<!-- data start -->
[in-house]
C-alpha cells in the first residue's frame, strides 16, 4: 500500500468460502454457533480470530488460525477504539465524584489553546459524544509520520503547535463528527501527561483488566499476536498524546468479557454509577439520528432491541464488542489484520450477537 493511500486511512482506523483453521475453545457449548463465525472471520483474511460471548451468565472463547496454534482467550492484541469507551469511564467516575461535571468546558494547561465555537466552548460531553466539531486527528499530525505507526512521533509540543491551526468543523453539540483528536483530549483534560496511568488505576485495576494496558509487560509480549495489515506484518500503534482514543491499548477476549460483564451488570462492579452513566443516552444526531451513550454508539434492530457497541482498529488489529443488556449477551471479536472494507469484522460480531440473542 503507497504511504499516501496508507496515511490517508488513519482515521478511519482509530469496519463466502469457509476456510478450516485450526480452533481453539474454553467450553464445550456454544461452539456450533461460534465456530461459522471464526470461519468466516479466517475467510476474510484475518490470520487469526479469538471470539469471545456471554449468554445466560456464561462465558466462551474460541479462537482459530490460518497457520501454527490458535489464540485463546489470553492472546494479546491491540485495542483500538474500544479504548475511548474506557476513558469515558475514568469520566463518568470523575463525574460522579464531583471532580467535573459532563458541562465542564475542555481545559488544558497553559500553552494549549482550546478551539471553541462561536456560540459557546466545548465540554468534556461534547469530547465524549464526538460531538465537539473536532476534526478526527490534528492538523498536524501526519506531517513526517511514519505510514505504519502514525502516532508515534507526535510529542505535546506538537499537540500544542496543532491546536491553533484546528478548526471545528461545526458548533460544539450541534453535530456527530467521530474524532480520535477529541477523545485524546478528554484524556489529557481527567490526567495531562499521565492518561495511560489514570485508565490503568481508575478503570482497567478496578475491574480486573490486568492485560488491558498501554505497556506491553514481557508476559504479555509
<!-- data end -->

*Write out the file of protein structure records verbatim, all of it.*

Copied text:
[in-house]
C-alpha cells in the first residue's frame, strides 16, 4: 500500500468460502454457533480470530488460525477504539465524584489553546459524544509520520503547535463528527501527561483488566499476536498524546468479557454509577439520528432491541464488542489484520450477537 493511500486511512482506523483453521475453545457449548463465525472471520483474511460471548451468565472463547496454534482467550492484541469507551469511564467516575461535571468546558494547561465555537466552548460531553466539531486527528499530525505507526512521533509540543491551526468543523453539540483528536483530549483534560496511568488505576485495576494496558509487560509480549495489515506484518500503534482514543491499548477476549460483564451488570462492579452513566443516552444526531451513550454508539434492530457497541482498529488489529443488556449477551471479536472494507469484522460480531440473542 503507497504511504499516501496508507496515511490517508488513519482515521478511519482509530469496519463466502469457509476456510478450516485450526480452533481453539474454553467450553464445550456454544461452539456450533461460534465456530461459522471464526470461519468466516479466517475467510476474510484475518490470520487469526479469538471470539469471545456471554449468554445466560456464561462465558466462551474460541479462537482459530490460518497457520501454527490458535489464540485463546489470553492472546494479546491491540485495542483500538474500544479504548475511548474506557476513558469515558475514568469520566463518568470523575463525574460522579464531583471532580467535573459532563458541562465542564475542555481545559488544558497553559500553552494549549482550546478551539471553541462561536456560540459557546466545548465540554468534556461534547469530547465524549464526538460531538465537539473536532476534526478526527490534528492538523498536524501526519506531517513526517511514519505510514505504519502514525502516532508515534507526535510529542505535546506538537499537540500544542496543532491546536491553533484546528478548526471545528461545526458548533460544539450541534453535530456527530467521530474524532480520535477529541477523545485524546478528554484524556489529557481527567490526567495531562499521565492518561495511560489514570485508565490503568481508575478503570482497567478496578475491574480486573490486568492485560488491558498501554505497556506491553514481557508476559504479555509